Tsentsan From Singapore, joined Jan 2002, 2016 posts, RR: 15
Reply 2, posted (11 years 1 month 1 week 5 days 3 hours ago) and read 2208 times:
U might want to watch out for double images too. As mentioned, try to get AS CLOSE AS POSSIBLE, which means u might even have to place your lens directly on the glass...... U wont notice the double images until its sometimes too late.
TZ From United Kingdom, joined Mar 2003, 1085 posts, RR: 53
Reply 4, posted (11 years 1 month 1 week 5 days 1 hour ago) and read 2187 times:
Also, try to ensure you are as close to 90deg (perpendicular) to the window as possible - this helps to cut down on both reflections, and the nasty effect of the glass to make the shots look "hazy".
You will almost certainly have to correct for a bad colour-shift when you get home. Many terminal windows look clear to the naked eye, but when really they are often VERY tinted. At Stansted for example, it is always necessary to remove the heavy green tint (note the green windows in the opposite pier):
Vir380 From United Kingdom, joined Aug 2002, 621 posts, RR: 0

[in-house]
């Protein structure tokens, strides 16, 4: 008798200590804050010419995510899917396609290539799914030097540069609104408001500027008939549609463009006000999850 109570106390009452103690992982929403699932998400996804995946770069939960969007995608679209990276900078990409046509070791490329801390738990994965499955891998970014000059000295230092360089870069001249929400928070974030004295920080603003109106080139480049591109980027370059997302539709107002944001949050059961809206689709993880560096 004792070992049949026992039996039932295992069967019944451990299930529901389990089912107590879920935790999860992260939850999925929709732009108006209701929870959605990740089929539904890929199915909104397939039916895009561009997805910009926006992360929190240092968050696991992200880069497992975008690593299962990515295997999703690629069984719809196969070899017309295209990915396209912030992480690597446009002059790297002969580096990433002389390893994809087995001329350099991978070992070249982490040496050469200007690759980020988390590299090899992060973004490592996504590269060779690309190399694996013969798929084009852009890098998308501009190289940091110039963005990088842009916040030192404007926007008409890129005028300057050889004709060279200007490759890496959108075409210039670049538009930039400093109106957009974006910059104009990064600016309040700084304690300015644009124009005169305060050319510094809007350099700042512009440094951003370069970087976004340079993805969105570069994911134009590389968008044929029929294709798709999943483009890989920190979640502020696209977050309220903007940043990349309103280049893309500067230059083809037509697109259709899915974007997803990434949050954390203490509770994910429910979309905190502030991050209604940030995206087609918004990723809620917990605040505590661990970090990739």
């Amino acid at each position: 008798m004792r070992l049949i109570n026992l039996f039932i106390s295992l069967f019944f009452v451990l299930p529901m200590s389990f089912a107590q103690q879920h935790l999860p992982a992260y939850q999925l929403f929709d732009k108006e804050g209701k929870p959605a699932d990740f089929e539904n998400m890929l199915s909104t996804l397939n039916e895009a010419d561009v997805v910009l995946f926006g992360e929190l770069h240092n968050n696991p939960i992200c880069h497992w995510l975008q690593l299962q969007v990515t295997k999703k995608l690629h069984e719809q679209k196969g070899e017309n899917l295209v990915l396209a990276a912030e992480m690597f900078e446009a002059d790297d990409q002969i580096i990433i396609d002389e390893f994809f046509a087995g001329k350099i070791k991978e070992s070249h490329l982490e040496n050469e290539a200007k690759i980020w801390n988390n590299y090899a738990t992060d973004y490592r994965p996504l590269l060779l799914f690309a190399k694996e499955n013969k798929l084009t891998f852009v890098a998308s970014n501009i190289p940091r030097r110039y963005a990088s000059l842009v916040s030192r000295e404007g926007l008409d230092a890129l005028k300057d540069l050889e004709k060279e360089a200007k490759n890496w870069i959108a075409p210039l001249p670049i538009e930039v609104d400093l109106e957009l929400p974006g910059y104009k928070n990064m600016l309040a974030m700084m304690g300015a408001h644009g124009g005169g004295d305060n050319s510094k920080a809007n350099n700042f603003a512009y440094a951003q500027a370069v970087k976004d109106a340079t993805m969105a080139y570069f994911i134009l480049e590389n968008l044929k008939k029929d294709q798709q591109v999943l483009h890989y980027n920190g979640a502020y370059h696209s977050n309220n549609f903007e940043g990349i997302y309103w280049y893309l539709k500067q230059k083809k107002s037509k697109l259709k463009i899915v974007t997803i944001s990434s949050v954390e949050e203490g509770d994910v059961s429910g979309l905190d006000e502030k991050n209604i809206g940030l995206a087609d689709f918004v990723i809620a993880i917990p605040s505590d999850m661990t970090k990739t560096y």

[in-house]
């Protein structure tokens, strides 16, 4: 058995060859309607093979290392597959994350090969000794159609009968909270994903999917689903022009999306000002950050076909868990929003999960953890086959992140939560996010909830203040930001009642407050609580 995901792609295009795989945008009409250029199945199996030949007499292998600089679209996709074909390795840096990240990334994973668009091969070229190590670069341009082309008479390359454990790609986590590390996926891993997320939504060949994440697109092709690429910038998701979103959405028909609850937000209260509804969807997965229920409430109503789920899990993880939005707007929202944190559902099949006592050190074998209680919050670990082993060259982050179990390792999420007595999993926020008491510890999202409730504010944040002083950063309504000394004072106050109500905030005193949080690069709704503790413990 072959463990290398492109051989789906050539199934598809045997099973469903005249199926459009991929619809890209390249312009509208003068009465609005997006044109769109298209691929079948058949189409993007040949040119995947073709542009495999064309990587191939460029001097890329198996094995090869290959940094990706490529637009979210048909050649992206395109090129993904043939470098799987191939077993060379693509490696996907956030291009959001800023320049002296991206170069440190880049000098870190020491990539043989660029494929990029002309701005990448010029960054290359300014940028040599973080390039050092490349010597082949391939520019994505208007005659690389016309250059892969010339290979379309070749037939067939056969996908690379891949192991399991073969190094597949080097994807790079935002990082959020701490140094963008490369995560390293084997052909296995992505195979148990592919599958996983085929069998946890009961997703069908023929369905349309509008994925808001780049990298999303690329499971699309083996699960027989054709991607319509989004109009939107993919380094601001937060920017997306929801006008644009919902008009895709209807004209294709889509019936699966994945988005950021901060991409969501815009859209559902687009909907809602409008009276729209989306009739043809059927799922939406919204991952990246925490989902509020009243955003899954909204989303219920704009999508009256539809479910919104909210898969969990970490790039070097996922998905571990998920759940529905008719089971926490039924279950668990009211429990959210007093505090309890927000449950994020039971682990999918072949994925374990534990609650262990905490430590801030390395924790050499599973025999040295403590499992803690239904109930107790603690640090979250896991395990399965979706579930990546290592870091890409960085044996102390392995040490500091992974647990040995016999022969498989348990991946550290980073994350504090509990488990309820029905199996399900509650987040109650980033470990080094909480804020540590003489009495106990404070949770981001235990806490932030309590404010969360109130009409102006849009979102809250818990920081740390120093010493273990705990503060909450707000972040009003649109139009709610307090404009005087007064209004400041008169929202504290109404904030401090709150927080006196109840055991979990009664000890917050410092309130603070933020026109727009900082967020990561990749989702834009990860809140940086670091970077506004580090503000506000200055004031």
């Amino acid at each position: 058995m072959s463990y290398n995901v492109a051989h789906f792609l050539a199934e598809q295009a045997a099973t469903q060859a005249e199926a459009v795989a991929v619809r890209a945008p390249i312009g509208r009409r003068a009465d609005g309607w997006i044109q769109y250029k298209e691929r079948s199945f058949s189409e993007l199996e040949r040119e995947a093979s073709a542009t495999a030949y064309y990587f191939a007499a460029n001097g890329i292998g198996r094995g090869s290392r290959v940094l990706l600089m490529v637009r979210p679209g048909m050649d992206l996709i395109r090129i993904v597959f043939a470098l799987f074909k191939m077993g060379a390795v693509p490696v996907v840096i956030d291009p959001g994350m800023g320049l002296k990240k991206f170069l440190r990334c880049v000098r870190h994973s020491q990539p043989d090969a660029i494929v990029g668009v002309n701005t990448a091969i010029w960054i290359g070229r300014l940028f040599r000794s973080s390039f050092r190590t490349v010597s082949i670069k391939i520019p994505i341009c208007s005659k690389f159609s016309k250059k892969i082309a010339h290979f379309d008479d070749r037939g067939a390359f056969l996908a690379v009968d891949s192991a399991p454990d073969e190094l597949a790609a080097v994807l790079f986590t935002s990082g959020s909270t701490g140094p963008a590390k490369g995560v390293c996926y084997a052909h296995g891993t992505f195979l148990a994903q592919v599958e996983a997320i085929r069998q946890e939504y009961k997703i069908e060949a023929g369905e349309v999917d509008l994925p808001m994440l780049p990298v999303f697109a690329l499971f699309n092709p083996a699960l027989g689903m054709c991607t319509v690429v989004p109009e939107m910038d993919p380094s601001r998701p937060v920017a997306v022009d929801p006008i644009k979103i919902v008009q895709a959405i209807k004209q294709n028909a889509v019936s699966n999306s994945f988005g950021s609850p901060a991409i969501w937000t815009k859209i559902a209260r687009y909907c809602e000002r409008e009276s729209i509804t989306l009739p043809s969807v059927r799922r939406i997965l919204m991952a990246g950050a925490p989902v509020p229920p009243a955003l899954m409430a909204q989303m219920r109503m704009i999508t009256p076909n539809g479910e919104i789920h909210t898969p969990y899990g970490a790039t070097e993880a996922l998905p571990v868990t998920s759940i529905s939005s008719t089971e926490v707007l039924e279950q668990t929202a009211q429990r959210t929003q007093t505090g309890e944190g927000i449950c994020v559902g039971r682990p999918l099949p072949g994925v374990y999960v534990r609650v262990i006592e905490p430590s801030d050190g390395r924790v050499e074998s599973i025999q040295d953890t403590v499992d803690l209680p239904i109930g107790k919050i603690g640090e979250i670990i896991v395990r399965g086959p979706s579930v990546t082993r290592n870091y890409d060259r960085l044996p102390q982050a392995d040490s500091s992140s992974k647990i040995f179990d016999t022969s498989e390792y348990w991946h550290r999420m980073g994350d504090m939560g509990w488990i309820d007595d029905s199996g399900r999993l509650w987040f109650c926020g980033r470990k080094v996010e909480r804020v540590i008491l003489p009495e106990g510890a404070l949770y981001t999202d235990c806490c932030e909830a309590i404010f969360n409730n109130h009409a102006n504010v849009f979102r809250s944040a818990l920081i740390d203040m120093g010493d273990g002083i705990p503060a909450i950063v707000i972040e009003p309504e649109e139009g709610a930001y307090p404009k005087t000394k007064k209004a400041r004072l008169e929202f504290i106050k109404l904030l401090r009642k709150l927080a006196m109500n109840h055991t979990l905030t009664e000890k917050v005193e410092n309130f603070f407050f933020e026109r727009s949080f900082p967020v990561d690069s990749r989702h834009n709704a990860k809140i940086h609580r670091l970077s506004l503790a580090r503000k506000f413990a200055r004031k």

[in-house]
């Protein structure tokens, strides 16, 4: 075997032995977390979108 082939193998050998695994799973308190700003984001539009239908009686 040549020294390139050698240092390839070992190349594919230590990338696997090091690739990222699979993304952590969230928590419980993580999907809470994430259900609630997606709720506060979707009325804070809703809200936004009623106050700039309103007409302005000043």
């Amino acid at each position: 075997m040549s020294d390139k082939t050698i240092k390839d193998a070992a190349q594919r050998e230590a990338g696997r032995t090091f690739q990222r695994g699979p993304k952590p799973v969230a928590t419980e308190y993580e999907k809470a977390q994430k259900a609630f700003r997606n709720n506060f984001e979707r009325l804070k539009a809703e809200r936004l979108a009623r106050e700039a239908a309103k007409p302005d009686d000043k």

Reply 7, posted (11 years 1 month 1 week 4 days 13 hours ago) and read 2074 times:
It may sound crazy but what i have done on more than one occasion is to cup my hand over the top of the lens kind of extending the lens hood and keep it there ( with the lens right up against the glass ).... it does work as the reflections are well and truly cut out , examples below..
Bezoar From United States of America, joined Nov 2001, 807 posts, RR: 8
Reply 8, posted (11 years 1 month 1 week 4 days 12 hours ago) and read 2067 times:
I have held up dark material (paper, fabric, or whatever) to block reflections as my son takes photos (at an angle) through terminal windows. I've thought he should keep something in the camera bag for such purposes, as it seems to work quite well. I'd pick something very dark, non-translucent, and non-reflective.
"There are none so blind as those who will not see."